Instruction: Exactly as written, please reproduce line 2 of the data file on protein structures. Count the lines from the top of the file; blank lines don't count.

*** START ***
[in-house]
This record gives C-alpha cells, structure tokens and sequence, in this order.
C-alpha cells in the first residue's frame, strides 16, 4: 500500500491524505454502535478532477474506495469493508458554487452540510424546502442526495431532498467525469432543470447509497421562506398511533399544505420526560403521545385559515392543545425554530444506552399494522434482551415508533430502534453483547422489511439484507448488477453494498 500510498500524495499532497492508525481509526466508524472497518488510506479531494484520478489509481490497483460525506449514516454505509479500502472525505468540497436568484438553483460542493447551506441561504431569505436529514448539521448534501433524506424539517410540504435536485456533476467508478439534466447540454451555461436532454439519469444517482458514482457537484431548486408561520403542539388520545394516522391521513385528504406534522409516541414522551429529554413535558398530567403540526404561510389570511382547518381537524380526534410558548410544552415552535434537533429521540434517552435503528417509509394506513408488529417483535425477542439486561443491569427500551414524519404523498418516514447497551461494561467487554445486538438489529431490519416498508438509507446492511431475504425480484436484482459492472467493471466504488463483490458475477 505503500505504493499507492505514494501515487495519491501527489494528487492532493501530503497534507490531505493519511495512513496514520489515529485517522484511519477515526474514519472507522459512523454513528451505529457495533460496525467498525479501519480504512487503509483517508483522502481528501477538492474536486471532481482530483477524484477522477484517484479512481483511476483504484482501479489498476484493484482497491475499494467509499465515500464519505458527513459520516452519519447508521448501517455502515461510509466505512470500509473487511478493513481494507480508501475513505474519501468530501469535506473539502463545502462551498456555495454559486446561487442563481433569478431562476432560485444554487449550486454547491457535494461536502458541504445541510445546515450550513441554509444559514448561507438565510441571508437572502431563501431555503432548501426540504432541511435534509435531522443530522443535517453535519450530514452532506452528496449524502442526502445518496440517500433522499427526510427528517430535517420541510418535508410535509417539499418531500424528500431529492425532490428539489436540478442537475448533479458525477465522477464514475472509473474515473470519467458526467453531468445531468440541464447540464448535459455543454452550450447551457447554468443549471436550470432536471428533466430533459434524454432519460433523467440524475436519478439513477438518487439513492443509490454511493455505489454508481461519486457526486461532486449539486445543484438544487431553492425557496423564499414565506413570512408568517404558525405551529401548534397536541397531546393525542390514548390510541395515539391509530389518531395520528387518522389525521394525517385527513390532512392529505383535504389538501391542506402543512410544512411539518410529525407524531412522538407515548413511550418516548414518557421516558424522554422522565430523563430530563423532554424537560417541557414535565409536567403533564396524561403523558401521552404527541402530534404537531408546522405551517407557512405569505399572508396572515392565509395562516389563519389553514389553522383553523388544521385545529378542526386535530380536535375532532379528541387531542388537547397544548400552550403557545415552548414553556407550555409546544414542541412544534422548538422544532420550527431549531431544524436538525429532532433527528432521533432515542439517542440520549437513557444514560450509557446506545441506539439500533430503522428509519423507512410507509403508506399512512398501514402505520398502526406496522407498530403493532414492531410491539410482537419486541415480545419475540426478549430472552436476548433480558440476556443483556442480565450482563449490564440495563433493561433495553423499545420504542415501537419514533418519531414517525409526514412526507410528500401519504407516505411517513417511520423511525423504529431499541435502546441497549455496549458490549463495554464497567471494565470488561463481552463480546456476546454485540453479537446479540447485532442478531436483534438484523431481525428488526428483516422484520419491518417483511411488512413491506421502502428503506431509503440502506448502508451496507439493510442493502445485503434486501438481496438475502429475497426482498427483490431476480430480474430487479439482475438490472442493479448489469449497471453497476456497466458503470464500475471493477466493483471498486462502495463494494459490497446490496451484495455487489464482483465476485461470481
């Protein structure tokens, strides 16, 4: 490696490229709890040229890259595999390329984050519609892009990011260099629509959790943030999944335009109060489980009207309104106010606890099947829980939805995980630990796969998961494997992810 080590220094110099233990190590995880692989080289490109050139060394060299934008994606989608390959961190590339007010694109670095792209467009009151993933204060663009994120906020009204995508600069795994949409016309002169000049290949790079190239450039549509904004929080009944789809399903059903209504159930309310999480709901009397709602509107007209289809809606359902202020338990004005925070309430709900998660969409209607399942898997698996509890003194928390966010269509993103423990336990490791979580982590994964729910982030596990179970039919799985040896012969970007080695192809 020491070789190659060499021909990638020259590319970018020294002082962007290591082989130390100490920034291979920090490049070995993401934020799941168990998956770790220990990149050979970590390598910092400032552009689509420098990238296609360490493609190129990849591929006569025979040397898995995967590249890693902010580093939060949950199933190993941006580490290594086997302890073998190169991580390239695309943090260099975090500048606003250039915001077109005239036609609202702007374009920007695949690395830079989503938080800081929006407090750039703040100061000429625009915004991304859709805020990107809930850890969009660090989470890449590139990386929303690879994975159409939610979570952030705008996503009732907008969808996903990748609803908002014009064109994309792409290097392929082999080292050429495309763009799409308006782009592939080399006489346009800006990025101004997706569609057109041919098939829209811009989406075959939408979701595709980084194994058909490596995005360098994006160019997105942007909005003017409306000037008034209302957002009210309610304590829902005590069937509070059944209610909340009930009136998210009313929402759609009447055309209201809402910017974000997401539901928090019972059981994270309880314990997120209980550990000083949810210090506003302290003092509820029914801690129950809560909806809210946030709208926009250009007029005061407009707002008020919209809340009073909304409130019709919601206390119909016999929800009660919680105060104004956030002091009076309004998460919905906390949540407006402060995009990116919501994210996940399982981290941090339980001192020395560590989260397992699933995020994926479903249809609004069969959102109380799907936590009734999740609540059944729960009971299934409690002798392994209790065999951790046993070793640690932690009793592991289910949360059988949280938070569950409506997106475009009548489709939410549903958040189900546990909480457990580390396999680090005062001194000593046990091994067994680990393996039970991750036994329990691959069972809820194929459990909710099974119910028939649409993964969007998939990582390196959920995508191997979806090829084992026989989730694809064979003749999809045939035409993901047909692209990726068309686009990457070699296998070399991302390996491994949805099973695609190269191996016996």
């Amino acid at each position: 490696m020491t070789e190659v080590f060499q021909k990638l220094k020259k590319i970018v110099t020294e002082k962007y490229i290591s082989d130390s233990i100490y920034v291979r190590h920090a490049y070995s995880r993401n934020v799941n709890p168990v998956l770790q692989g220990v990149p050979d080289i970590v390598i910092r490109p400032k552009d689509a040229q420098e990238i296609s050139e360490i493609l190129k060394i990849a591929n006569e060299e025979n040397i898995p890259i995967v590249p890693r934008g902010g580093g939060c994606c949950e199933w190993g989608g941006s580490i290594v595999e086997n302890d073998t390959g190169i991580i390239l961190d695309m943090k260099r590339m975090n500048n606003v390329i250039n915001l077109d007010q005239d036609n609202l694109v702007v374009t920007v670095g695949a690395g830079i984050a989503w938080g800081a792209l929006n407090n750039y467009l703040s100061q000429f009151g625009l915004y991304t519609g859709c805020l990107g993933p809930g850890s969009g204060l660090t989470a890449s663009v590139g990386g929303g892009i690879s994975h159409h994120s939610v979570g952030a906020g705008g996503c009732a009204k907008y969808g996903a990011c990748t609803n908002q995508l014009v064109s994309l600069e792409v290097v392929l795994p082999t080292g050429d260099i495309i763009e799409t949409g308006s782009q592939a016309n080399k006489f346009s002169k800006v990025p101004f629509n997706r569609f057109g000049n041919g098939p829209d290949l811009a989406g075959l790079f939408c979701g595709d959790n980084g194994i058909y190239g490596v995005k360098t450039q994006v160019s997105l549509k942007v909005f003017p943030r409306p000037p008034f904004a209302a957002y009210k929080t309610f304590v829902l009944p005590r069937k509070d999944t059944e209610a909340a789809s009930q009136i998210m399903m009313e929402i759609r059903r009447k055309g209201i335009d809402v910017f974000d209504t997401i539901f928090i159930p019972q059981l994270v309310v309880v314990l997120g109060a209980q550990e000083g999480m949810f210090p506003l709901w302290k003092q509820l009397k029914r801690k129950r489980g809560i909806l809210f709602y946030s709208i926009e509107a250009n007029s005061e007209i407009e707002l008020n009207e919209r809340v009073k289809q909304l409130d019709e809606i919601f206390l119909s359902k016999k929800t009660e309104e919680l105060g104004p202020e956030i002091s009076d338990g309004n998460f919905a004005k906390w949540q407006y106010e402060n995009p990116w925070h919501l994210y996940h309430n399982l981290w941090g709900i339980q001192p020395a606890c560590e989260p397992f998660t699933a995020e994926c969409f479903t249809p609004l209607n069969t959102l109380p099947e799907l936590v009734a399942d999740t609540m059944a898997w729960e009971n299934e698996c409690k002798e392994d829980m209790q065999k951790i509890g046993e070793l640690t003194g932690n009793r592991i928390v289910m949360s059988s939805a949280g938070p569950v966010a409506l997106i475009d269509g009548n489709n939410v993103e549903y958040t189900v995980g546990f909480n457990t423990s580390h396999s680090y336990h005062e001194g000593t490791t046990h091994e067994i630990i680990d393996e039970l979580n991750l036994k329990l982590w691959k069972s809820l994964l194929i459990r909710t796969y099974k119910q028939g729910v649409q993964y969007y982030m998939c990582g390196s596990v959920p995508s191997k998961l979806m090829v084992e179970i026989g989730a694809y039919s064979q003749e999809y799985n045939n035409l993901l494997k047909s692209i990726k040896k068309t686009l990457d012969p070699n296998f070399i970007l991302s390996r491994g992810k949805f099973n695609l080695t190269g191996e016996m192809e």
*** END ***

This record gives C-alpha cells, structure tokens and sequence, in this order.